Two key evaluation questions (KEQ) and a series of sub-questions were developed in collaboration with key AES stakeholders: (1) How valuable was the conference for the range of delegates; and (2) To what extent did the conference contribute to advancing the strategic objectives of the AES Board?
A three-phased fixed mixed method convergent design was conceptualised for the project. Data collection was undertaken both during and after the conference via interviews and an online survey post-conference with participants. The overarching purpose of the evaluation was to determine the overall value of the conference and to find areas for improvement within the conference, or AES services. The report conveys a high degree of value expressed by the evaluation community regarding participants’ involvement in AES18 and positive developments towards addressing the strategic objectives of the AES.
By Greet Peersman and Patricia Rogers
Commissioned by the AES Board, this report outlines possible pathways to achieve one of the AES’ Strategic Priorities – ‘to strengthen the capacity and professionalism of the evaluation sector’. By professionalism, we do not mean working to make evaluation an exclusive profession, with barriers to entry including compulsory accredited qualifications and licensing. Instead, we mean continuously improving the quality of evaluation practice and products.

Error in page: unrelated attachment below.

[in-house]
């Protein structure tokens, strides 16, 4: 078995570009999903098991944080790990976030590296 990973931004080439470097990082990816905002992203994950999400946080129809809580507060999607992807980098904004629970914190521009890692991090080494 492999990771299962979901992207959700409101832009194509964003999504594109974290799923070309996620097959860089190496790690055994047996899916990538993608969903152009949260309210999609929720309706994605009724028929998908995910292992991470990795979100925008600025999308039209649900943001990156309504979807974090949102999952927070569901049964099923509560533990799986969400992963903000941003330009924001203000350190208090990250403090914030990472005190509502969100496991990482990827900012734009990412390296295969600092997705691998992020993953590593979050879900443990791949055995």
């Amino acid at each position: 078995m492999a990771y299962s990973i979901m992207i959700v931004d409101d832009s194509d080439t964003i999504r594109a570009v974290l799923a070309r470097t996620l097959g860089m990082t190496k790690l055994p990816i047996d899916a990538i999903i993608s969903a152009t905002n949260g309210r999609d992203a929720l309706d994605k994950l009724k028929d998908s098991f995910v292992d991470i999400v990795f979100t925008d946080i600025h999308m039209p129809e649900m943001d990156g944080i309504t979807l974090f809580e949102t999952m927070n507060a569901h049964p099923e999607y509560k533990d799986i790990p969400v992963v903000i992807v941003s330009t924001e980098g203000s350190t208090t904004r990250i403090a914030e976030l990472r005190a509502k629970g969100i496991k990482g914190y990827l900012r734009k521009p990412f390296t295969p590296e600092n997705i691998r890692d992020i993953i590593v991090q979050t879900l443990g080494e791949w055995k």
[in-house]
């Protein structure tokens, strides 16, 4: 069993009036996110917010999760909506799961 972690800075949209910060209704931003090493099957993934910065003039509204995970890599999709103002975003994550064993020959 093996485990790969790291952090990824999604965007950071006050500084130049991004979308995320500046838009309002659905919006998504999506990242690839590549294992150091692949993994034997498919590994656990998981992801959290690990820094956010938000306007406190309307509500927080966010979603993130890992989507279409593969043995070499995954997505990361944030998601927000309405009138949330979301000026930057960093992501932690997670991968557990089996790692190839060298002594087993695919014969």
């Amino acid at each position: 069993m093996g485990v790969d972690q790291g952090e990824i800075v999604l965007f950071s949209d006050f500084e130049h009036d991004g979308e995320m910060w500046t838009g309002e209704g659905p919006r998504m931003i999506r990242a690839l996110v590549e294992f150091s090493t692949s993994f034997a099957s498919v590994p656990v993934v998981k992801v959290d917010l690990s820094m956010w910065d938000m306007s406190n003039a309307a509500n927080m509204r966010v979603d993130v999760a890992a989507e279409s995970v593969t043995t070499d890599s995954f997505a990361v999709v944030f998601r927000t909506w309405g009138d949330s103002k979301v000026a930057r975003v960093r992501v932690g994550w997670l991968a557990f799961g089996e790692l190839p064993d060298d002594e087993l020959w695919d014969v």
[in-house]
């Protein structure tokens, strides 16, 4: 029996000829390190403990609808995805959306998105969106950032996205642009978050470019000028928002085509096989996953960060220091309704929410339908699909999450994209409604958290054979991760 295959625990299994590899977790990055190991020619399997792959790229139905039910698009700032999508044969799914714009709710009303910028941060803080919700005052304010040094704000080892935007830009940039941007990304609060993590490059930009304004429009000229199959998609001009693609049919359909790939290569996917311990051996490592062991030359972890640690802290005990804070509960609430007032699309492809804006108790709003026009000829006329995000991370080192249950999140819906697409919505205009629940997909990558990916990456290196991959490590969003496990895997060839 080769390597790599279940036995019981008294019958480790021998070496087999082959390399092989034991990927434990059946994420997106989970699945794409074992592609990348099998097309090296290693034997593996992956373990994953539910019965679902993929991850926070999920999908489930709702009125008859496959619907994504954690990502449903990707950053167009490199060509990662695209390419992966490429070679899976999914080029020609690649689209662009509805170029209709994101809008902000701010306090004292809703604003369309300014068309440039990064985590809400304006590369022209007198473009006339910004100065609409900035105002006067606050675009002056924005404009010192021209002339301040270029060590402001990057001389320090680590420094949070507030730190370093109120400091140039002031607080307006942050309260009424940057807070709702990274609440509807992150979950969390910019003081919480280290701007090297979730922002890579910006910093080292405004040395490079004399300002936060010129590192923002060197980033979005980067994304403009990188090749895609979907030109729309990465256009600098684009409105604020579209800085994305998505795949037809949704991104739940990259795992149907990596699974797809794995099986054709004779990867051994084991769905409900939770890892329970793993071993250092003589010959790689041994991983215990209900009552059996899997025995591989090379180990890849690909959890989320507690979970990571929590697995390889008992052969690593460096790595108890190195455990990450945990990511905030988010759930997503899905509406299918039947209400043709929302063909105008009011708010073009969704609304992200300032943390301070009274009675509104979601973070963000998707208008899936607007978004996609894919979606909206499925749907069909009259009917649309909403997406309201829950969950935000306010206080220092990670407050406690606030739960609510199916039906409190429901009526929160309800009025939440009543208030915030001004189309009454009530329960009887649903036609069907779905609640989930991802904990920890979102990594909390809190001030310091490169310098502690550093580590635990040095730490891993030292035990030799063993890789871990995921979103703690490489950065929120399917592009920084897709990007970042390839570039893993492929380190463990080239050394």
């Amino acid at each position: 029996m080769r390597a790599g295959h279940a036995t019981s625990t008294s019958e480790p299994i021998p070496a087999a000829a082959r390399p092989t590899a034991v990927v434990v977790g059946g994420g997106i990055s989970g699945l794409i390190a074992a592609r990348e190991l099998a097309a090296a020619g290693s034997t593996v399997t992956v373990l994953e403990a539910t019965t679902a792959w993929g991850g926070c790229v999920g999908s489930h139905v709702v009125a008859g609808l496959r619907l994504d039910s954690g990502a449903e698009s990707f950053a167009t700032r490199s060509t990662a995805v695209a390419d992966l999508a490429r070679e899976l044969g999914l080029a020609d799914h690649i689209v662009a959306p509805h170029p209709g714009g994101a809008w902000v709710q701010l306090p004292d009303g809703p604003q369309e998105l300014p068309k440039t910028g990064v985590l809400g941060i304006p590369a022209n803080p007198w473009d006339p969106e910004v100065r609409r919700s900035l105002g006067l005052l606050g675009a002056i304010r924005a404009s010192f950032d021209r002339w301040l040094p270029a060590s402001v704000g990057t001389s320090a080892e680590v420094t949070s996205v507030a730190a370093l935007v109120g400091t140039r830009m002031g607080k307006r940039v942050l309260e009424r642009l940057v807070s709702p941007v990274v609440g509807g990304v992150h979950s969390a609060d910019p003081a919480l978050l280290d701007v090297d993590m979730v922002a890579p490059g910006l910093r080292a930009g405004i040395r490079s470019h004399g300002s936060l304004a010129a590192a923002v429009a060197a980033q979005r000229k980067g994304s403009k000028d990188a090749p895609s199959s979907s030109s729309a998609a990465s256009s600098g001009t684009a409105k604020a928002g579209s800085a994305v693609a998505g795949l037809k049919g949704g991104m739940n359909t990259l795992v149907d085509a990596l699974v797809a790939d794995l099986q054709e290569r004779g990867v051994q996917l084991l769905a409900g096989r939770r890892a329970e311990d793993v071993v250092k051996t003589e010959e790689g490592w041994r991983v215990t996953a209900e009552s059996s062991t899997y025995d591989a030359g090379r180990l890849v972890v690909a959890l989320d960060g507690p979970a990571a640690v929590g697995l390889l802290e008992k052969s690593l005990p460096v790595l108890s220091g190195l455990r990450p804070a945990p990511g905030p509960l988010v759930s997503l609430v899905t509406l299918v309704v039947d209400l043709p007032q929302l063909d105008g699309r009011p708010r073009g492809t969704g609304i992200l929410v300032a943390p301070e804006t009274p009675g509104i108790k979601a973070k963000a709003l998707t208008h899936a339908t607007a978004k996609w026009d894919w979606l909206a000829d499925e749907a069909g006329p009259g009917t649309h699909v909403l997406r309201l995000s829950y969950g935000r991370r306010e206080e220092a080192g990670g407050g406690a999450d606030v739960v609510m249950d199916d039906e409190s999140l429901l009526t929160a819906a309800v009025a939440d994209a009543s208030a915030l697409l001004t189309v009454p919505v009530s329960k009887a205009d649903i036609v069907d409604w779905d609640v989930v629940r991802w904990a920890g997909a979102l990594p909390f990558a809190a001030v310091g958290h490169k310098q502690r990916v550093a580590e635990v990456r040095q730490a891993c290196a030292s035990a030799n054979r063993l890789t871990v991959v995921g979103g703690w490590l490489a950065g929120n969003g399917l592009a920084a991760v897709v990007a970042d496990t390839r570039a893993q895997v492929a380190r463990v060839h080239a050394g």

Evaluation by Jen Thompson
This report communicates the approach, methodologies and findings of the evaluation of the 2017 AES International Conference. The evaluation was conducted by a solo evaluator, Jen Thompson, a student of Melbourne University’s Master of Evaluation. The AES was the commissioner of this evaluation and the author was hosted as an intern while completing the evaluation and post-Capstone obligations.